I have been impressed by how the teachers have been tackling Math in first grade as I watched my son learn addition, subtraction, multiplication, and division. It has not been taught painfully, with anxiety and needing additional coaching at home. Rather, my son came home chanting rhymes as he practised numbers. And he genuinely seemed excited by this new skill and felt that he was good at it! What i appreciate about Waldorf schooling at this level and for this age is that there is very little anxiety or stress over lessons, which arise very intuitively and organically out of play, rhythm, and stories. They are also learning to read, but at a slower pace. I am confident that my child, when he does eventually read, will have learnt joyfully and easily without really noticing, rather than painfully and before his mind is fully ready, with all the joys of a tooth extraction!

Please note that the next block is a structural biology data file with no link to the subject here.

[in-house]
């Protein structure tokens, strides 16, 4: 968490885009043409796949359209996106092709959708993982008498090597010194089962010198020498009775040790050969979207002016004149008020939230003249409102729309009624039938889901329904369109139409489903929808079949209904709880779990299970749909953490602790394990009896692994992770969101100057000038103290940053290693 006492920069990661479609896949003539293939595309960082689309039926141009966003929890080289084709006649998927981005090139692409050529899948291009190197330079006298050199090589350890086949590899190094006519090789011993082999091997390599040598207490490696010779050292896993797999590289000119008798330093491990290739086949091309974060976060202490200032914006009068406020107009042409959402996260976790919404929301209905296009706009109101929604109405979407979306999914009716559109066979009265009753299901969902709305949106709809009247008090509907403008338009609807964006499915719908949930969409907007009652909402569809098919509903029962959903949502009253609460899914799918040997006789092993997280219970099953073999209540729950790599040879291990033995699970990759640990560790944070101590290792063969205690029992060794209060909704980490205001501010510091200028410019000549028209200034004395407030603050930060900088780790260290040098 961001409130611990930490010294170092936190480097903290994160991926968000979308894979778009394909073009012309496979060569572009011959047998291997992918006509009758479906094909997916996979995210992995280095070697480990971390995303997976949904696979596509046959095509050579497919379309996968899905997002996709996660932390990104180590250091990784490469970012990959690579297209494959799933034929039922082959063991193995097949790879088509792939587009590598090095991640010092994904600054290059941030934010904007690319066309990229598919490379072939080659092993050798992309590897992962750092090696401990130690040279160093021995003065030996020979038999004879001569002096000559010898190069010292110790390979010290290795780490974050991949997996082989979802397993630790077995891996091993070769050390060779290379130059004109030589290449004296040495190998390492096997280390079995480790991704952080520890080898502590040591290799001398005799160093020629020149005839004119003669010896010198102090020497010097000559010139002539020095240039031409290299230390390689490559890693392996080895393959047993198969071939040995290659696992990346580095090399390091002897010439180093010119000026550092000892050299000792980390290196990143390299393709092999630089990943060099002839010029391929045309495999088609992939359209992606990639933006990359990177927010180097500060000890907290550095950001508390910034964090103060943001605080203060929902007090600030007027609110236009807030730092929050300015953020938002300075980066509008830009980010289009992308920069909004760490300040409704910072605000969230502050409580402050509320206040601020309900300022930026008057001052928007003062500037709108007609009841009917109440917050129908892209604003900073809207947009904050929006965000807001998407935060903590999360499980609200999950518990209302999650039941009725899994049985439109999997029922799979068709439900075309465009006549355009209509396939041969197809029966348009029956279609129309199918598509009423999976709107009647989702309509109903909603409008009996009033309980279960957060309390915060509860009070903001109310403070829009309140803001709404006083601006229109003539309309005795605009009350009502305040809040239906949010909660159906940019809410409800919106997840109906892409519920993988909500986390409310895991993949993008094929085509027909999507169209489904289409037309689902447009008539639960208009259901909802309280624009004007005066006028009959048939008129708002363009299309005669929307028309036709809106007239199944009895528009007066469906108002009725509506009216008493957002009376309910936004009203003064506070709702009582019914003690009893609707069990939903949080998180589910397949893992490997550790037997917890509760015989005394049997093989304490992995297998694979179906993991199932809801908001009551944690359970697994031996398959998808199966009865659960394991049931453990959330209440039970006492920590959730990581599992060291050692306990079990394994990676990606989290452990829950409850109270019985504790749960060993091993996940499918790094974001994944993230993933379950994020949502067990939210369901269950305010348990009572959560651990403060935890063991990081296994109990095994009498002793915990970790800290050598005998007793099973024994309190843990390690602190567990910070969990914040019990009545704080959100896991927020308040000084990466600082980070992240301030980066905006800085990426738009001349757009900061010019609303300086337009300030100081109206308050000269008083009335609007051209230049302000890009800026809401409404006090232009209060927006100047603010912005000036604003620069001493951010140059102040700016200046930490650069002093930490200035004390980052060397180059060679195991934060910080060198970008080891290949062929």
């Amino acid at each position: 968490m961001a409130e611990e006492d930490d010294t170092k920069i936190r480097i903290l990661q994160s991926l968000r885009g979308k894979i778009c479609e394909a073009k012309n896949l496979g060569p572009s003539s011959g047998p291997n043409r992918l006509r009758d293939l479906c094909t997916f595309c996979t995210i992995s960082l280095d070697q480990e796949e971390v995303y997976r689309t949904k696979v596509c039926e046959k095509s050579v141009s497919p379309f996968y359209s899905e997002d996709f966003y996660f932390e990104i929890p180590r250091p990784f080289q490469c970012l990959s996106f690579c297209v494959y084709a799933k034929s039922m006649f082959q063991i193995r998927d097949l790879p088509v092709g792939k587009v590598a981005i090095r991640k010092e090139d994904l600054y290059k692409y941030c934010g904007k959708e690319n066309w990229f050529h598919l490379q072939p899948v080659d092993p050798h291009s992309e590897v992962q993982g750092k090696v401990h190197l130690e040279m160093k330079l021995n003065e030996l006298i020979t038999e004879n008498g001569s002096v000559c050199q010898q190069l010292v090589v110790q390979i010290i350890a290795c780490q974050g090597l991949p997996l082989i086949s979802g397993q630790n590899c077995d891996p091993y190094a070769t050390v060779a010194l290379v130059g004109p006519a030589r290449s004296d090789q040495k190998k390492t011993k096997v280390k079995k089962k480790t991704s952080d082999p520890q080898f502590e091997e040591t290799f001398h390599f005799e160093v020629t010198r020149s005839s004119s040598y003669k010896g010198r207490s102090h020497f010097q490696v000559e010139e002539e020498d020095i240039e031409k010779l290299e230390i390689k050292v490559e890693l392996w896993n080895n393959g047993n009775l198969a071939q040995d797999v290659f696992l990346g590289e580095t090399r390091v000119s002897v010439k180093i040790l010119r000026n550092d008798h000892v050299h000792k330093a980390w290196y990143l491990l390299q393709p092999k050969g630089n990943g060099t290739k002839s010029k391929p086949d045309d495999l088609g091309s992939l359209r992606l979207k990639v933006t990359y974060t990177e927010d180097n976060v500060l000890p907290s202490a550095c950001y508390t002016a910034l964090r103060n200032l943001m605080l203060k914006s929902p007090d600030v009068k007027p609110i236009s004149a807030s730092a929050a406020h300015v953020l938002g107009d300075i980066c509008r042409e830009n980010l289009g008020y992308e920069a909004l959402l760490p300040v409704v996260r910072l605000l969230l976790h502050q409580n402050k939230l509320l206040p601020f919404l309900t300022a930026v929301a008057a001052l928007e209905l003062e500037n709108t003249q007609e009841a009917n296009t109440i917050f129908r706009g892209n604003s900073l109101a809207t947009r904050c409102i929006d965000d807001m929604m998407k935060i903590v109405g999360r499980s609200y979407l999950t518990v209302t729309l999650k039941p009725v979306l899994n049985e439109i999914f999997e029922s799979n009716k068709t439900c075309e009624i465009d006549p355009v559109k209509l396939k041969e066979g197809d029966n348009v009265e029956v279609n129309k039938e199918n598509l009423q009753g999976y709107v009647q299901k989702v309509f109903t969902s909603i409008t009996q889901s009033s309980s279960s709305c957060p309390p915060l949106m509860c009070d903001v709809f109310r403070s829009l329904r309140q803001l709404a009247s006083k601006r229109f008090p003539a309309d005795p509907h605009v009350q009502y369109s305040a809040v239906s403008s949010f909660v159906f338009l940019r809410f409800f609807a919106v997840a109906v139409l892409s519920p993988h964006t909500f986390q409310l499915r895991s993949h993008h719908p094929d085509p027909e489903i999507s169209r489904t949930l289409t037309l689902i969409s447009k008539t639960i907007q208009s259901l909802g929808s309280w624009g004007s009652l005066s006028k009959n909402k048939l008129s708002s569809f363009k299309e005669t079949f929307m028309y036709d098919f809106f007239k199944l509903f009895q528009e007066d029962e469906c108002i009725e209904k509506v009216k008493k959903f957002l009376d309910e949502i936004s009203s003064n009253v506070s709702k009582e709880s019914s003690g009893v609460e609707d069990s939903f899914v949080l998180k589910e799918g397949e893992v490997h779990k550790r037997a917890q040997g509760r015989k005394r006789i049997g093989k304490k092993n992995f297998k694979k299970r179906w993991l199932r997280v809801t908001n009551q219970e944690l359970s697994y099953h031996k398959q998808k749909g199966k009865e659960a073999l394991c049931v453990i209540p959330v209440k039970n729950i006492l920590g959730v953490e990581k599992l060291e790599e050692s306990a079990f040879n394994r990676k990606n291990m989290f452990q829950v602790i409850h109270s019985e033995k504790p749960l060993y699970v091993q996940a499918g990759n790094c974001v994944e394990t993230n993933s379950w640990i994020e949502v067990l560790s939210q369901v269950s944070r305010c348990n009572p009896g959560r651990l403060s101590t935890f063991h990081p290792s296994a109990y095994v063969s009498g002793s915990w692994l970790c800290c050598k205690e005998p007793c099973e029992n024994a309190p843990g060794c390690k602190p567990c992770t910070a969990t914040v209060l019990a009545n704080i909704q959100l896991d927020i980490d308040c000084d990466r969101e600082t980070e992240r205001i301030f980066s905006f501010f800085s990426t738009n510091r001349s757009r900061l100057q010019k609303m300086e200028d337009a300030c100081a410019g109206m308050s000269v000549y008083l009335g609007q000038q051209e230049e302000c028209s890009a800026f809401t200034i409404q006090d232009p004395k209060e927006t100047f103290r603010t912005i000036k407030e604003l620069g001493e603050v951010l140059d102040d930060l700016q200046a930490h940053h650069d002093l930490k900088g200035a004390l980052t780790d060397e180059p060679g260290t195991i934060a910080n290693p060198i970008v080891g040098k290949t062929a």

I think one of the greatest strengths of Polaris, if I may be permitted to approach the subject sideways, is its determinedly low tech stance on learning. At a time when children spend the bulk of their time at home on electronic devices, it is an amazing gift if our children can learn via interactive humans rather than interactive software! This genuine meeting of mind to mind has a deeper and more lasting impact that, in the long run, will develop our children's characters and nourish their spirits, so that they can learn. As my children are 6 and 7, my most immediate concern is the health of their mind and spirit, rather than facts absorbed and concrete skills mastered, although this too is happening. I think the gentle, slow, and patient approach of Waldorf schooling will allow my children to tackle any subject or discipline they wish to pursue.